Destination Trick or Treating: What Happened to Celebrating Halloween In Your Own Neighborhood?

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Last Halloween, I felt like the victim in a horror film. I was the guy ignoring the wise warning of my older next-door neighbor. You’ll need at least 15 bags to survive, he told me, with a hollow look in his eyes. Maybe more.

But while grocery shopping on a Saturday afternoon, I threw a mere eight small bags of candy into the cart. That would have been more than enough to satisfy the number of trick-or-treaters in my old neighborhood, a crowded section of apartments and duplexes in L.A.’s Miracle Mile. Little did I know that in moving into a house in the heart of the San Gabriel Valley, my family and I had crossed a dividing line unmarked on any map, a line that becomes clear only when the ghosts and ghouls show up on your door on the night of October 31. We had relocated from a Halloween desert to a Halloween destination to which people travel to do their trick-and-treating.

Yes, Halloween may once have been a neighborhood event, the sort of night when communities come together to share candy with their children and cheerfully tolerate the impromptu art installations of hormonal teens armed with shaving cream and eggs. But those days are long gone. Halloween, like too much else, has become aspirational. Many Americans are more than willing to get in the car or hop on the bus in search of a better Halloween a couple of towns over.

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There is data on this, as there seems to be on everything, and the folks at Zillow, the housing data firm, have compiled an index of the country’s best neighborhoods for trick-or-treating. It is based on four criteria: high home values (rich people = better candy), high population density (making trick-or-treating more efficient), walkability, and low crime.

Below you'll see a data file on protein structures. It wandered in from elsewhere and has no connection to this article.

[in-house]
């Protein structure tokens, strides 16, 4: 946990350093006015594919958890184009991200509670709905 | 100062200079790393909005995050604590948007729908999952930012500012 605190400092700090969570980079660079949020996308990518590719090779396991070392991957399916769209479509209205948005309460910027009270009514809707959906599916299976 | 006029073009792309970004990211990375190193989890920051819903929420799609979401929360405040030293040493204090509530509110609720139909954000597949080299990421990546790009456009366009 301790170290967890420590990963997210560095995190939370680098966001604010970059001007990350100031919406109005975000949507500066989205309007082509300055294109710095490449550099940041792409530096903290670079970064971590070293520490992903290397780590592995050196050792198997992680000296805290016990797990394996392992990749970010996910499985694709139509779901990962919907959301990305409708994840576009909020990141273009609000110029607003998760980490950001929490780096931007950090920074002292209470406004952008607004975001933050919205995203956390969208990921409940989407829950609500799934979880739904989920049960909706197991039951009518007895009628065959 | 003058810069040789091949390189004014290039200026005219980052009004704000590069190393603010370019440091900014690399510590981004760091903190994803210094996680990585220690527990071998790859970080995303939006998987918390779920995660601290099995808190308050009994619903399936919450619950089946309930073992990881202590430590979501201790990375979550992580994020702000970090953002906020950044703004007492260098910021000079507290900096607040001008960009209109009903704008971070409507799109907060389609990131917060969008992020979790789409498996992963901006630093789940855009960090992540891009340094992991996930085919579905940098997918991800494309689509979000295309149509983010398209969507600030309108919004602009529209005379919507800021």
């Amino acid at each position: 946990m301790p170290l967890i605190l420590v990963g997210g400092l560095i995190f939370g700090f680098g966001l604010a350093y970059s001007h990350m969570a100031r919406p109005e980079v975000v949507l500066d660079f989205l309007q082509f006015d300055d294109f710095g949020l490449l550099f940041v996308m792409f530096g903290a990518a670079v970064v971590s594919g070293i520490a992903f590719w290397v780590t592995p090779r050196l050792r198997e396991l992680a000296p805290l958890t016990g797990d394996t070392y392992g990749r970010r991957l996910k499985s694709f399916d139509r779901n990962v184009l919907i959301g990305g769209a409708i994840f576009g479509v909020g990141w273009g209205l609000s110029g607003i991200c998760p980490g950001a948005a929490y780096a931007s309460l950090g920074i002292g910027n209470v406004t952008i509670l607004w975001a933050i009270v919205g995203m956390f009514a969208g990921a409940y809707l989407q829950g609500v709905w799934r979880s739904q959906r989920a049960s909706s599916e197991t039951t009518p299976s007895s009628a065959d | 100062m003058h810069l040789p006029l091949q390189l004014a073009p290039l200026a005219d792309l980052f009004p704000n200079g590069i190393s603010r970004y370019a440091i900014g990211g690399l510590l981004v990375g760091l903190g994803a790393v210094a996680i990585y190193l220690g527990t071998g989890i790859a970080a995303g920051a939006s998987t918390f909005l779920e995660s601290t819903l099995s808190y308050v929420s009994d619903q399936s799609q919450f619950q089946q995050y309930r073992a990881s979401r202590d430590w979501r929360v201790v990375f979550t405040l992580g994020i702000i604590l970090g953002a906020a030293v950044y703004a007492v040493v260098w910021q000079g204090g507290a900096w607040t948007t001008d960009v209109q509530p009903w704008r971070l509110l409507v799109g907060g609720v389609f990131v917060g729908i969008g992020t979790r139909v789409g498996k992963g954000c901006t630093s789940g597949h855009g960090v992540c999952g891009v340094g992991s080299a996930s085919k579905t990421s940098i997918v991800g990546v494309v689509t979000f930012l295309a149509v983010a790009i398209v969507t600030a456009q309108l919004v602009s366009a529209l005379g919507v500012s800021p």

The best city in the country for trick-or-treating is San Francisco, where neighborhoods like Noe Valley go all out. Boston (top trick or treat neighborhood: West Roxbury) is ranked second; Honolulu (Moanalua) is third; and cities from every region in the country, save Texas, are represented in the top 20. Los Angeles, where I’m from, ranks sixth.

This sort of thing, like Halloween itself, is at once fun and scary. The fun part is the mixing of children and families across geographic and other lines for at least one night. Warriors against income inequality can take comfort in having at least one holiday that’s redistributionist. The scary part is that so many of us prefer to take candy from better-heeled strangers rather than from our own neighbors. That’s how weak the bonds of community are. In California, home to four of the top 12 trick or treating cities on Zillow’s list, we are less likely to know our neighbors or work on community projects than people in other states. Halloween is one natural opportunity to meet the people down the block, but only if you stay in your neighborhood.

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You might think Halloween wanderlust would weaken, with crime down and gas prices up. But no. Streets like mine—upper-middle-class, low-traffic, with plenty of parking—continue to be deluged. A certain holiday spirit can also be part of the draw. In my town in greater L.A., South Pasadena, a local theater has been turned into a haunted house, and there are at least two pumpkin patches nearby. This year, Halloween has been declared John Carpenter Night, in honor of the director of 1978 slasher classic Halloween, which was filmed in town. It was about a child murderer who escapes from a mental hospital and—demonstrating a refreshing commitment to community—returns to his old neighborhood to terrorize teenage babysitters. (Maybe that’s why it’s so hard to hire one around here.)

My own night of horror came last Halloween. By 5:30 pm, every parking spot on my street was taken, and there were lines at almost every door. It was a great scene; I met families from 20 miles away. But I ran through the eight candy bags in half an hour. Then I drove out in desperate search of more supplies. Two grocery stores had been cleaned out; the drugstore had 10 bags of mini-chocolate bars, all of which I bought. Those only lasted one more hour. My night ended in disgrace before 8, when I hung an “Out of Candy” sign on the door.

I’m still haunted by that night. So this year, I’m planning to brave the impossibly crowded local Costco, where parking is like a John Carpenter movie, and buy 20 industrial-strength bags of candy. I just hope it will be enough to sate the vampires and zombies who come knocking on the door.

Joe Mathews writes the Connecting California column for Zocalo Public Square for which this piece was originally written.